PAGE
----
Through them, Hawthorne teaches the lesson that concealed guilt will gradually drain its bearer of all strength and power, whereas honesty will have an empowering effect. The main characters, Hester, Pearl, and Dimmesdale display varying degrees of concealment. Dimmesdale is at one extreme; he is the embodiment of concealment. Pearl is at the other extreme, playfully innocent and transparent. Hester is partially exposedalthough she reveals her sin for everyone to see through the scarlet letter and she allows the dark and serious mannerisms of Puritanical soc... ... middle of paper ... ...t-ridden victims of Puritanism could not look forward to the kind of transformation that Hester underwent and, instead, they were doomed to a lifetime of misery.
Through his writing, Poe directly attributes the narrator’s guilt to his inability to admit his illness and offers his obsession with imaginary events - The eye’s ability to see inside his soul and the sound of a beating heart- as plausible causes for the madness that plagues him. After reading the story, the audience is left wondering whether the guilt created the madness, or vice versa. The story opens with the narrator explaining his sanity after murdering his companion. By immediately presenting the reader with the textbook definition of an unreliable narrator, Poe attempts to distort his audience’s perceptions from the beginning. This point is further emphasized by his focus on the perceived nexus of madness; the eye.
Hawthorne foreshadows the death and demise of Dimmesdale from the beginning of the book by keeping him cast in a dark shadow with an aching heart. Hester was continuously condemned for her sin, although it was revealed through the light constantly burning upon her chest. This illustrates the hypocrisy of the Puritan beliefs towards sin, for it was he who concealed his sin that was destined to be defeated by his ignominy, and she who was explicitly condemned that prospers and grows and is able to live a full, didactic life. Sources Hawthorne, Nathaniel. The Scarlet Letter.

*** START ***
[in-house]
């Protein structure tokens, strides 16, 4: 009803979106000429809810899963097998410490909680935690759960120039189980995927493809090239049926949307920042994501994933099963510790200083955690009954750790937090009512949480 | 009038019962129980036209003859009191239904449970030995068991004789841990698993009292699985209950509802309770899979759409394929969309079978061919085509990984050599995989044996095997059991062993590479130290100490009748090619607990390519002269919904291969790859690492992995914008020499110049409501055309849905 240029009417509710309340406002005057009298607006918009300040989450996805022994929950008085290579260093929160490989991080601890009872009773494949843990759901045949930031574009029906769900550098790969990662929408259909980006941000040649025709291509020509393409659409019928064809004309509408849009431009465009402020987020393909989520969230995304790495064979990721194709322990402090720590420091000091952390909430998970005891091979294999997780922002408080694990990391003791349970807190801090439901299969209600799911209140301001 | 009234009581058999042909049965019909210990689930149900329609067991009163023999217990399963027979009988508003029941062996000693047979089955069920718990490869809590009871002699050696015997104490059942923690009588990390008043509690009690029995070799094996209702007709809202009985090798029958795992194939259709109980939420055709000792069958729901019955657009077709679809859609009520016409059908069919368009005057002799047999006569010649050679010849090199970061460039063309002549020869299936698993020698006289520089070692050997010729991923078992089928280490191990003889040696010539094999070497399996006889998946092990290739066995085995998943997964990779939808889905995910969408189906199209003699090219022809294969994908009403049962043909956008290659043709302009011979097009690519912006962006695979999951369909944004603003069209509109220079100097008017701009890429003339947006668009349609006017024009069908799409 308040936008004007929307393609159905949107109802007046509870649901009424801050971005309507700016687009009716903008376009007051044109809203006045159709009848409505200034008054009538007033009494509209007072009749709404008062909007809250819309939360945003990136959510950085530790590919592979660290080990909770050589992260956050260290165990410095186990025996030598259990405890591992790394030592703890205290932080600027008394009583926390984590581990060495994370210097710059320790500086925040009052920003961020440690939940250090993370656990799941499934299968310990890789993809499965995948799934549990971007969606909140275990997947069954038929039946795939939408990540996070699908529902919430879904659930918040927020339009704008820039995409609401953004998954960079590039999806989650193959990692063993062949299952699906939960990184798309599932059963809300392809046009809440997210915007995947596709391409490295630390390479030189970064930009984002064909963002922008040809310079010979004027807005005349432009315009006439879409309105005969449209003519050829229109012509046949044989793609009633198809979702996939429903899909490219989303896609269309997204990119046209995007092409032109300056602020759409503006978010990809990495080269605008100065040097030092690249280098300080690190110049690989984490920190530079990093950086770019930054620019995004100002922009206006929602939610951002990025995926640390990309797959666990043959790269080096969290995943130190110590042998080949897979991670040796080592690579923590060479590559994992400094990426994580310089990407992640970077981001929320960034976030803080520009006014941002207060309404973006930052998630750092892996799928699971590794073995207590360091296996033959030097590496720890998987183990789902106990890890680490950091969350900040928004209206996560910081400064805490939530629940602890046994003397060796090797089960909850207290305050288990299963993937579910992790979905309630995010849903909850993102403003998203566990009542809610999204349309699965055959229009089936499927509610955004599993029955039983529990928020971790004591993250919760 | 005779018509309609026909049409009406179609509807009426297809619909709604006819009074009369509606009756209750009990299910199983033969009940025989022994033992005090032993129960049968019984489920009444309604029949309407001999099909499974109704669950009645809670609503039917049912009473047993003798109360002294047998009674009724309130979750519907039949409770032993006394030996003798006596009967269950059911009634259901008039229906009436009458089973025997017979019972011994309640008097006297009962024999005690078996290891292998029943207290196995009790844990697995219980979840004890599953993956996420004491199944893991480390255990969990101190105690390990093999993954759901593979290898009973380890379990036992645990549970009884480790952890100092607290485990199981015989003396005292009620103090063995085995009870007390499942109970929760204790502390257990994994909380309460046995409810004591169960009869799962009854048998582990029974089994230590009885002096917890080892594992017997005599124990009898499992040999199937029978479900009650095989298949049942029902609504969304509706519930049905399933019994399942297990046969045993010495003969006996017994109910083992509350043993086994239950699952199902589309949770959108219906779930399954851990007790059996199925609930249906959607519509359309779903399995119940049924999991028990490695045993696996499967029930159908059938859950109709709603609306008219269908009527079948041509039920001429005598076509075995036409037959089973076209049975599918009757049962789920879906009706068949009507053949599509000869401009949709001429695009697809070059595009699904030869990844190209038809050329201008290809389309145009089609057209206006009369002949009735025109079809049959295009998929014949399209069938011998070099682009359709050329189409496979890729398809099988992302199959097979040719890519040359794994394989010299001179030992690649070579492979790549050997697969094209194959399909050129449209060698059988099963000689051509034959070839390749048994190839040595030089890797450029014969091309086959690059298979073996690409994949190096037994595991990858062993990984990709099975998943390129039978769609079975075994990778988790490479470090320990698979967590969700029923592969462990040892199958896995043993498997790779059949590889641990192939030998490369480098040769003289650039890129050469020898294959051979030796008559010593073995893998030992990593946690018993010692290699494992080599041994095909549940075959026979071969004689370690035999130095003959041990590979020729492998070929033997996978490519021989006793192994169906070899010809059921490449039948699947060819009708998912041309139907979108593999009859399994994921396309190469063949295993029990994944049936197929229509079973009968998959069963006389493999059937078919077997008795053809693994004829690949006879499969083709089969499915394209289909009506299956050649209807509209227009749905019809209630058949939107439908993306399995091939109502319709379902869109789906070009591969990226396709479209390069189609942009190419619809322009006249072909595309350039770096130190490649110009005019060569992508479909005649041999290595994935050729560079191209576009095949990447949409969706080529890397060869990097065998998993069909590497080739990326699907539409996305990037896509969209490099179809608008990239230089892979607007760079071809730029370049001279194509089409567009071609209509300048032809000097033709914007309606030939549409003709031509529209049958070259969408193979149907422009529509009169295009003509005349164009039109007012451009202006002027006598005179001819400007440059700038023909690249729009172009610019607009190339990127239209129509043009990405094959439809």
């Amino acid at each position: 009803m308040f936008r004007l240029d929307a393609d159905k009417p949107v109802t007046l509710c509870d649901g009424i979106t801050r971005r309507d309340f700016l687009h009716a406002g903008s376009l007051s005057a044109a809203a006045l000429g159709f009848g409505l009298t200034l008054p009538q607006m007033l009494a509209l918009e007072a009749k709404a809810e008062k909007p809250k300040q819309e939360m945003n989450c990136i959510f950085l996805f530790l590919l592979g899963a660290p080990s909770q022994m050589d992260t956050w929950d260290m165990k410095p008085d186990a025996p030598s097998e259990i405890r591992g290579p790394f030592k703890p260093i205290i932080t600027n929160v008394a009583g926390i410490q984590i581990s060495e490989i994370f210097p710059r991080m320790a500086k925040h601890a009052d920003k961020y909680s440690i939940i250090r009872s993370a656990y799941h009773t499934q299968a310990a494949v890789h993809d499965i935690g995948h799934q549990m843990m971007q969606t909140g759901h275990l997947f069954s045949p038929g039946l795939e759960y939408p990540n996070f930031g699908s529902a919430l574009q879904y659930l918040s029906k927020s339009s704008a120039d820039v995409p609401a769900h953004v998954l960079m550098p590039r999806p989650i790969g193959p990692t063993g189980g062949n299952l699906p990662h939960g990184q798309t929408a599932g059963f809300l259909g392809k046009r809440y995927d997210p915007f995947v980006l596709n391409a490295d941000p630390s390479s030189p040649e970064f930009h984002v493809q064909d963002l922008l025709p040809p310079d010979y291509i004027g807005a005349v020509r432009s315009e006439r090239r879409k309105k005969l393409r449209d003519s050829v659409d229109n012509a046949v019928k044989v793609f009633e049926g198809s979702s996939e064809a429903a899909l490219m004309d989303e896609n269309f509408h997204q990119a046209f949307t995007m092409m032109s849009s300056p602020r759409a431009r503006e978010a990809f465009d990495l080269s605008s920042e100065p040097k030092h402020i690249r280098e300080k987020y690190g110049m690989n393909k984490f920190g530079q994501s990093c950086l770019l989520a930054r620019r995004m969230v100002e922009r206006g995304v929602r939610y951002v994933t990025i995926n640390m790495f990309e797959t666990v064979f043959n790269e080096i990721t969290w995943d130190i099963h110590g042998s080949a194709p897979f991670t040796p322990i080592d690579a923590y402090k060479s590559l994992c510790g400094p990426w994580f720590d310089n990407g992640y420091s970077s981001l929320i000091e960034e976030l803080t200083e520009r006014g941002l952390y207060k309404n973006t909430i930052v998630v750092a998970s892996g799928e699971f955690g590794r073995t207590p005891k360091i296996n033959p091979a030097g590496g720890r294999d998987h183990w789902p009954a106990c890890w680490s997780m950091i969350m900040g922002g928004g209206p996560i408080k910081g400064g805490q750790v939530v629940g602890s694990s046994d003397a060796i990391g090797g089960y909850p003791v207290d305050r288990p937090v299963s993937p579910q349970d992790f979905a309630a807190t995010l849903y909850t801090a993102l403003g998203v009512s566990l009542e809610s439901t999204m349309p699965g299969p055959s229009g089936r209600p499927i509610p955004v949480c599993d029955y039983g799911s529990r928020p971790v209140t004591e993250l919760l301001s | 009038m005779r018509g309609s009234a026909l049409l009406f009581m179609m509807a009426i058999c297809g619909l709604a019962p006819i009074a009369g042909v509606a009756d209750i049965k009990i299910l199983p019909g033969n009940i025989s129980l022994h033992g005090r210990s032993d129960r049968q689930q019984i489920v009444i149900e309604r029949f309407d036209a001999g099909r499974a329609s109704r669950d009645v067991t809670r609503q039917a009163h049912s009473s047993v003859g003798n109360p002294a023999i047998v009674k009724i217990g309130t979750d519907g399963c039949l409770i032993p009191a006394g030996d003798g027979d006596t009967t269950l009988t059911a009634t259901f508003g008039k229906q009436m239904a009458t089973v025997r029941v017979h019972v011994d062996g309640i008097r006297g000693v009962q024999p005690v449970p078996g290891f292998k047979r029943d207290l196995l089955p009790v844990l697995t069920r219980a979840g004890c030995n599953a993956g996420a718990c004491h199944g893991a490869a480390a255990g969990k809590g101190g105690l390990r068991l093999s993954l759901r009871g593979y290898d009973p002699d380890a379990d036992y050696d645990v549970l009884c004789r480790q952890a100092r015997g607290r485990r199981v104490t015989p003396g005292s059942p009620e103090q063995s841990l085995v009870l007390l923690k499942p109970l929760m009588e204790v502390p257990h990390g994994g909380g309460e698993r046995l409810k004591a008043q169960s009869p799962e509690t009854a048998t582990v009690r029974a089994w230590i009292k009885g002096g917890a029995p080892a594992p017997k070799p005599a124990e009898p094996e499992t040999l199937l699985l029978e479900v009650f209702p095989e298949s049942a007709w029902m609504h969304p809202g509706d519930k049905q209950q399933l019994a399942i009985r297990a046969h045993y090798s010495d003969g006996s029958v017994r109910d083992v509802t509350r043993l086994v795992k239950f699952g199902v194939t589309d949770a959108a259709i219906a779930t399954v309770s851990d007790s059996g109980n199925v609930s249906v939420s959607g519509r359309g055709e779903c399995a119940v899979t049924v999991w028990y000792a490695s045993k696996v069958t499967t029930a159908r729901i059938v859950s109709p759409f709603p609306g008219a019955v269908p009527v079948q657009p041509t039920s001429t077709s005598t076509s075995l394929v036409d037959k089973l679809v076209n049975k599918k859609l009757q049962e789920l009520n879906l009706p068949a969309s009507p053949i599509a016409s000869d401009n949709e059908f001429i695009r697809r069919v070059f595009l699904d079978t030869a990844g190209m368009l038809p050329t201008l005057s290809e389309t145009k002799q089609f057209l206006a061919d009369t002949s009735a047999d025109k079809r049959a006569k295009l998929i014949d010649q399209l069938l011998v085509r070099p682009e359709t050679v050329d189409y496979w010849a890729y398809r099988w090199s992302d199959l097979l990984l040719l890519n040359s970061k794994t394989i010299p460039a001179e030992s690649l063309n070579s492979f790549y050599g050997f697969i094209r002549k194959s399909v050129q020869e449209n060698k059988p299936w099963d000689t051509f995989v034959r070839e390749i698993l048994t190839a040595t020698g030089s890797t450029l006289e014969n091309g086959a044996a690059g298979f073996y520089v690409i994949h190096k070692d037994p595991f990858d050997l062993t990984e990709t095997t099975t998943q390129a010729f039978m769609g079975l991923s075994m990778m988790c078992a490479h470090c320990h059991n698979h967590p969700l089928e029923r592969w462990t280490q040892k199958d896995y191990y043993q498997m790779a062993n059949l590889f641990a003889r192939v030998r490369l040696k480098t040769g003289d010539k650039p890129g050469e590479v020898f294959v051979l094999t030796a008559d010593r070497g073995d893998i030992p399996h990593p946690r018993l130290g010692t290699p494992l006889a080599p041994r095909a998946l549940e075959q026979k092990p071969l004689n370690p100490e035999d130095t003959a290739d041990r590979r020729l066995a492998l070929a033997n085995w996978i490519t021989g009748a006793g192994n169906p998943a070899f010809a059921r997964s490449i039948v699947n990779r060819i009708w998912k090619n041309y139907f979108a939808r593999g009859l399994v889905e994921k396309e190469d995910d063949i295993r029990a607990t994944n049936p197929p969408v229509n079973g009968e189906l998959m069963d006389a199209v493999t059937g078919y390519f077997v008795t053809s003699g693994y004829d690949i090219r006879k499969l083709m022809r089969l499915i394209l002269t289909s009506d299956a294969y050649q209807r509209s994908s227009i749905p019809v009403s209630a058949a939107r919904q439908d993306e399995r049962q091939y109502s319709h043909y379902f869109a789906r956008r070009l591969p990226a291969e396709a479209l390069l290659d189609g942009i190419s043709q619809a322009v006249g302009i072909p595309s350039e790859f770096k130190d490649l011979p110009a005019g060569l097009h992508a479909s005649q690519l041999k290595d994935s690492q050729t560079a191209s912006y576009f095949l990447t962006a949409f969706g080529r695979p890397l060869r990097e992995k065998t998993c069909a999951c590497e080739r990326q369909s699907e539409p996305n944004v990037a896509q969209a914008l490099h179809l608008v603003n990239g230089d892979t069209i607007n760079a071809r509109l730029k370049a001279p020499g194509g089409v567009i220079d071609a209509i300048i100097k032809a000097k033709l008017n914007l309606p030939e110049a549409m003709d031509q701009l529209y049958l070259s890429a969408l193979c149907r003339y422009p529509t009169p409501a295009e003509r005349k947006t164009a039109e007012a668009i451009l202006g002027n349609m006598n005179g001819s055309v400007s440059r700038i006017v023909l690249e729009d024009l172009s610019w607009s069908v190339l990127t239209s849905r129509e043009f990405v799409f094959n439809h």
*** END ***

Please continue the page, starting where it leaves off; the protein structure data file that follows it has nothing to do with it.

Chillingworth grows uglier and more grotesque as the novel goes on because his outward appearance is reflecting in on his inner hatred, wrath, and jealousy towards Dimmesdale. Nathaniel Hawthorne believes that the only way to have inner peace is through the confession of one’s sins and the ability to move on from the past. Hester has been made beautiful because she has made the decision to let go of her past. Dimmesdale, however; refuses to admit until the very end of his life when he had nothing left to lose, making his confession less genuine and sincere. This made him weak and emaciated outwardly and inwardly.
In... ... middle of paper ... ...nding the letter “A” onto his chest to lift the hardship slightly off of Hester. Emotionally, he goes from wanting to conceal his sins to revealing to this whole community about his flaws as to lift the burden and confess his sins in a dying effort to, in a sense, apologize to God. Guilt defines the relationships and personalities of the characters in The Scarlet Letter. The protagonists shape their lives around their immense feelings of guilt and shame or their aim to bestow blame upon others. The Puritan society in which Hester and Dimmesdale live tries to create ideal laws and moral values to control its inhabitants.